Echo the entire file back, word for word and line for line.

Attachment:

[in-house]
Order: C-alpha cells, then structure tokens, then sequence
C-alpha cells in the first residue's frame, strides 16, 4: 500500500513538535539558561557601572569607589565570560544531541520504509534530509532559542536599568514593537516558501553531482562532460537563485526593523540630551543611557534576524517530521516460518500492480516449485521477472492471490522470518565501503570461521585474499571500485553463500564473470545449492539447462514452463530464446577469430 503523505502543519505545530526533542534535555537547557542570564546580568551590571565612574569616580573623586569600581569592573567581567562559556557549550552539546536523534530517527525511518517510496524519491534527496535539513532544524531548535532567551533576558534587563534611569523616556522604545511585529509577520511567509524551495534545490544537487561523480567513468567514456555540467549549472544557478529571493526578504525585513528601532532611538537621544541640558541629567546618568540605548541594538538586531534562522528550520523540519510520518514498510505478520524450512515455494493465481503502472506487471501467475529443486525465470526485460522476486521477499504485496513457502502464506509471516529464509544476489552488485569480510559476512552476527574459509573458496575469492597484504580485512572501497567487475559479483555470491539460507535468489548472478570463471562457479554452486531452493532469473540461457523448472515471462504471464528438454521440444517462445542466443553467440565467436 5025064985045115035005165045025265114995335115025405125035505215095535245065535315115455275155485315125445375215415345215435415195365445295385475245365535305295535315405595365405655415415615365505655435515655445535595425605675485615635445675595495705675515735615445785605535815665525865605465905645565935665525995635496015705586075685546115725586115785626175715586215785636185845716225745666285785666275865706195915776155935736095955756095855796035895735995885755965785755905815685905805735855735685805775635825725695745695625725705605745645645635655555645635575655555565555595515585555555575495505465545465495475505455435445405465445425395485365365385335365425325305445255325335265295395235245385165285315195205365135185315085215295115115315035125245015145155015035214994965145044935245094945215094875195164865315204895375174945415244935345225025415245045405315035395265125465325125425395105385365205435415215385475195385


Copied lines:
[in-house]
Order: C-alpha cells, then structure tokens, then sequence
C-alpha cells in the first residue's frame, strides 16, 4: 500500500513538535539558561557601572569607589565570560544531541520504509534530509532559542536599568514593537516558501553531482562532460537563485526593523540630551543611557534576524517530521516460518500492480516449485521477472492471490522470518565501503570461521585474499571500485553463500564473470545449492539447462514452463530464446577469430 503523505502543519505545530526533542534535555537547557542570564546580568551590571565612574569616580573623586569600581569592573567581567562559556557549550552539546536523534530517527525511518517510496524519491534527496535539513532544524531548535532567551533576558534587563534611569523616556522604545511585529509577520511567509524551495534545490544537487561523480567513468567514456555540467549549472544557478529571493526578504525585513528601532532611538537621544541640558541629567546618568540605548541594538538586531534562522528550520523540519510520518514498510505478520524450512515455494493465481503502472506487471501467475529443486525465470526485460522476486521477499504485496513457502502464506509471516529464509544476489552488485569480510559476512552476527574459509573458496575469492597484504580485512572501497567487475559479483555470491539460507535468489548472478570463471562457479554452486531452493532469473540461457523448472515471462504471464528438454521440444517462445542466443553467440565467436 5025064985045115035005165045025265114995335115025405125035505215095535245065535315115455275155485315125445375215415345215435415195365445295385475245365535305295535315405595365405655415415615365505655435515655445535595425605675485615635445675595495705675515735615445785605535815665525865605465905645565935665525995635496015705586075685546115725586115785626175715586215785636185845716225745666285785666275865706195915776155935736095955756095855796035895735995885755965785755905815685905805735855735685805775635825725695745695625725705605745645645635655555645635575655555565555595515585555555575495505465545465495475505455435445405465445425395485365365385335365425325305445255325335265295395235245385165285315195205365135185315085215295115115315035125245015145155015035214994965145044935245094945215094875195164865315204895375174945415244935345225025415245045405315035395265125465325125425395105385365205435415215385475195385